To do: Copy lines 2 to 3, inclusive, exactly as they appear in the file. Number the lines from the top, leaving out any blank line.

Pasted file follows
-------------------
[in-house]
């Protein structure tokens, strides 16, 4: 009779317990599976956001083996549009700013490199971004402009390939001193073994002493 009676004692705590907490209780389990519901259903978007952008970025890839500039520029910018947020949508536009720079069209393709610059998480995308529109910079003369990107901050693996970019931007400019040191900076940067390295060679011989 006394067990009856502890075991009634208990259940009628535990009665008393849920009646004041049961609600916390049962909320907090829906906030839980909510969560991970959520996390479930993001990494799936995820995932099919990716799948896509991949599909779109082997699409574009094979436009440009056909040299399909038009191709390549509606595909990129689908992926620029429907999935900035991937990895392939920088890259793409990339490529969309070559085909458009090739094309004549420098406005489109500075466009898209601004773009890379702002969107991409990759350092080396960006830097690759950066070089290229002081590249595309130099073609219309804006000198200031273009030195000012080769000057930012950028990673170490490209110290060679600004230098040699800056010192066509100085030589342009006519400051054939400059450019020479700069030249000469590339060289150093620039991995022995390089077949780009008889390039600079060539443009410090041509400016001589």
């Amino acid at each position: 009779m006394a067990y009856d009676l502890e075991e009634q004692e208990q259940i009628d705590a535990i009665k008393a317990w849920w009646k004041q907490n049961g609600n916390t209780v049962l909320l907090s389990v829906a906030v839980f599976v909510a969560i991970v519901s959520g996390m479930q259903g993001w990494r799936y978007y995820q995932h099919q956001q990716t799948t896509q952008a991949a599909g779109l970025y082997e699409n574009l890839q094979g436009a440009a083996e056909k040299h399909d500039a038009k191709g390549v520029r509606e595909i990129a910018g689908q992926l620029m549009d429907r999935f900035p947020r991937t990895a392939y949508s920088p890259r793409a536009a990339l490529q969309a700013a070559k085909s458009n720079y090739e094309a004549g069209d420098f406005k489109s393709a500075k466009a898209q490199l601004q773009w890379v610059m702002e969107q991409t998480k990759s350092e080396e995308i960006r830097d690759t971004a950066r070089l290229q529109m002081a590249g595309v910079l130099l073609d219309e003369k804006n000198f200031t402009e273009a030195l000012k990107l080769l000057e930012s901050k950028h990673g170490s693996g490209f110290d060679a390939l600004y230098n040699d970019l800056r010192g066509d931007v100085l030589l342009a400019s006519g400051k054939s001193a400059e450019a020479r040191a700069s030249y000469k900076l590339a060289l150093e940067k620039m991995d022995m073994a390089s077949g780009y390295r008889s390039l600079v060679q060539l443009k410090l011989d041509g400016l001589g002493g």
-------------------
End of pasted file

């Protein structure tokens, strides 16, 4: 009779317990599976956001083996549009700013490199971004402009390939001193073994002493 009676004692705590907490209780389990519901259903978007952008970025890839500039520029910018947020949508536009720079069209393709610059998480995308529109910079003369990107901050693996970019931007400019040191900076940067390295060679011989 006394067990009856502890075991009634208990259940009628535990009665008393849920009646004041049961609600916390049962909320907090829906906030839980909510969560991970959520996390479930993001990494799936995820995932099919990716799948896509991949599909779109082997699409574009094979436009440009056909040299399909038009191709390549509606595909990129689908992926620029429907999935900035991937990895392939920088890259793409990339490529969309070559085909458009090739094309004549420098406005489109500075466009898209601004773009890379702002969107991409990759350092080396960006830097690759950066070089290229002081590249595309130099073609219309804006000198200031273009030195000012080769000057930012950028990673170490490209110290060679600004230098040699800056010192066509100085030589342009006519400051054939400059450019020479700069030249000469590339060289150093620039991995022995390089077949780009008889390039600079060539443009410090041509400016001589």
């Amino acid at each position: 009779m006394a067990y009856d009676l502890e075991e009634q004692e208990q259940i009628d705590a535990i009665k008393a317990w849920w009646k004041q907490n049961g609600n916390t209780v049962l909320l907090s389990v829906a906030v839980f599976v909510a969560i991970v519901s959520g996390m479930q259903g993001w990494r799936y978007y995820q995932h099919q956001q990716t799948t896509q952008a991949a599909g779109l970025y082997e699409n574009l890839q094979g436009a440009a083996e056909k040299h399909d500039a038009k191709g390549v520029r509606e595909i990129a910018g689908q992926l620029m549009d429907r999935f900035p947020r991937t990895a392939y949508s920088p890259r793409a536009a990339l490529q969309a700013a070559k085909s458009n720079y090739e094309a004549g069209d420098f406005k489109s393709a500075k466009a898209q490199l601004q773009w890379v610059m702002e969107q991409t998480k990759s350092e080396e995308i960006r830097d690759t971004a950066r070089l290229q529109m002081a590249g595309v910079l130099l073609d219309e003369k804006n000198f200031t402009e273009a030195l000012k990107l080769l000057e930012s901050k950028h990673g170490s693996g490209f110290d060679a390939l600004y230098n040699d970019l800056r010192g066509d931007v100085l030589l342009a400019s006519g400051k054939s001193a400059e450019a020479r040191a700069s030249y000469k900076l590339a060289l150093e940067k620039m991995d022995m073994a390089s077949g780009y390295r008889s390039l600079v060679q060539l443009k410090l011989d041509g400016l001589g002493g």